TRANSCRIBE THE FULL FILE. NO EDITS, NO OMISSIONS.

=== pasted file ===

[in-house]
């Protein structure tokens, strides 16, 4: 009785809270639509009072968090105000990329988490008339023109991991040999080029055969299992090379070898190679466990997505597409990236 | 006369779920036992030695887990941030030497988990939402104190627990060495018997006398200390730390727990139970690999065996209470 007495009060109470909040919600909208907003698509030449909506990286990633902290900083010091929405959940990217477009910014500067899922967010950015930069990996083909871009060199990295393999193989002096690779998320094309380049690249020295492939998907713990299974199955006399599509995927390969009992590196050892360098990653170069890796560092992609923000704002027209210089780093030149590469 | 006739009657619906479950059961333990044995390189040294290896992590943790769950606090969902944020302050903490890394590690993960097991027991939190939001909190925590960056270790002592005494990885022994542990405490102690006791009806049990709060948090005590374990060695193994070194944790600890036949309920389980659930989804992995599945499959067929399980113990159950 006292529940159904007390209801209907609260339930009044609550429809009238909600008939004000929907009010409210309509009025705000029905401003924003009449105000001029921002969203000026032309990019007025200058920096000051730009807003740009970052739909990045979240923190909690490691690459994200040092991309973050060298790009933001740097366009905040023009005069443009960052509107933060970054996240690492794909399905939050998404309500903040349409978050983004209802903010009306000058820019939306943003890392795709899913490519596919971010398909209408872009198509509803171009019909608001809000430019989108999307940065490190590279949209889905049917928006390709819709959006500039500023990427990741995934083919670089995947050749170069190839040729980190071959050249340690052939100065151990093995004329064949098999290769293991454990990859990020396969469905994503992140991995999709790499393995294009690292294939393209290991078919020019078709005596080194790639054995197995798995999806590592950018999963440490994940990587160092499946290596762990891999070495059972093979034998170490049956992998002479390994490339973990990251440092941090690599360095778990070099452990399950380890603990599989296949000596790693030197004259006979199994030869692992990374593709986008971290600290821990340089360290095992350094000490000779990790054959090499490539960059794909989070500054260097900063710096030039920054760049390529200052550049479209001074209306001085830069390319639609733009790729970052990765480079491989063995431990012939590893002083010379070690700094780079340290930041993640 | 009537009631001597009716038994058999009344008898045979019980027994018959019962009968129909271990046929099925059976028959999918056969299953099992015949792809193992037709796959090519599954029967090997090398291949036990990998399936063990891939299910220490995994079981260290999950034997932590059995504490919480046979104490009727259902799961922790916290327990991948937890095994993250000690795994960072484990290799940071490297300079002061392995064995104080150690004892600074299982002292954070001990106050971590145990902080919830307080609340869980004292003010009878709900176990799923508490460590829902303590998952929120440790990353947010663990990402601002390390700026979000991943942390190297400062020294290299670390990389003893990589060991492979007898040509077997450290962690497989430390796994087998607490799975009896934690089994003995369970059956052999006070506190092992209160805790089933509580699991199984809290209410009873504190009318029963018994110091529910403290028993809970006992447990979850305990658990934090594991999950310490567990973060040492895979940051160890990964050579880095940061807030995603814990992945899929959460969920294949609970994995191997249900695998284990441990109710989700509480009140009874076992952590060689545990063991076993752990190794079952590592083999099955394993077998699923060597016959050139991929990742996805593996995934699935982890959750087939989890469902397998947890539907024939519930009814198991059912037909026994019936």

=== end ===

[in-house]
């Protein structure tokens, strides 16, 4: 009785809270639509009072968090105000990329988490008339023109991991040999080029055969299992090379070898190679466990997505597409990236 | 006369779920036992030695887990941030030497988990939402104190627990060495018997006398200390730390727990139970690999065996209470 007495009060109470909040919600909208907003698509030449909506990286990633902290900083010091929405959940990217477009910014500067899922967010950015930069990996083909871009060199990295393999193989002096690779998320094309380049690249020295492939998907713990299974199955006399599509995927390969009992590196050892360098990653170069890796560092992609923000704002027209210089780093030149590469 | 006739009657619906479950059961333990044995390189040294290896992590943790769950606090969902944020302050903490890394590690993960097991027991939190939001909190925590960056270790002592005494990885022994542990405490102690006791009806049990709060948090005590374990060695193994070194944790600890036949309920389980659930989804992995599945499959067929399980113990159950 006292529940159904007390209801209907609260339930009044609550429809009238909600008939004000929907009010409210309509009025705000029905401003924003009449105000001029921002969203000026032309990019007025200058920096000051730009807003740009970052739909990045979240923190909690490691690459994200040092991309973050060298790009933001740097366009905040023009005069443009960052509107933060970054996240690492794909399905939050998404309500903040349409978050983004209802903010009306000058820019939306943003890392795709899913490519596919971010398909209408872009198509509803171009019909608001809000430019989108999307940065490190590279949209889905049917928006390709819709959006500039500023990427990741995934083919670089995947050749170069190839040729980190071959050249340690052939100065151990093995004329064949098999290769293991454990990859990020396969469905994503992140991995999709790499393995294009690292294939393209290991078919020019078709005596080194790639054995197995798995999806590592950018999963440490994940990587160092499946290596762990891999070495059972093979034998170490049956992998002479390994490339973990990251440092941090690599360095778990070099452990399950380890603990599989296949000596790693030197004259006979199994030869692992990374593709986008971290600290821990340089360290095992350094000490000779990790054959090499490539960059794909989070500054260097900063710096030039920054760049390529200052550049479209001074209306001085830069390319639609733009790729970052990765480079491989063995431990012939590893002083010379070690700094780079340290930041993640 | 009537009631001597009716038994058999009344008898045979019980027994018959019962009968129909271990046929099925059976028959999918056969299953099992015949792809193992037709796959090519599954029967090997090398291949036990990998399936063990891939299910220490995994079981260290999950034997932590059995504490919480046979104490009727259902799961922790916290327990991948937890095994993250000690795994960072484990290799940071490297300079002061392995064995104080150690004892600074299982002292954070001990106050971590145990902080919830307080609340869980004292003010009878709900176990799923508490460590829902303590998952929120440790990353947010663990990402601002390390700026979000991943942390190297400062020294290299670390990389003893990589060991492979007898040509077997450290962690497989430390796994087998607490799975009896934690089994003995369970059956052999006070506190092992209160805790089933509580699991199984809290209410009873504190009318029963018994110091529910403290028993809970006992447990979850305990658990934090594991999950310490567990973060040492895979940051160890990964050579880095940061807030995603814990992945899929959460969920294949609970994995191997249900695998284990441990109710989700509480009140009874076992952590060689545990063991076993752990190794079952590592083999099955394993077998699923060597016959050139991929990742996805593996995934699935982890959750087939989890469902397998947890539907024939519930009814198991059912037909026994019936």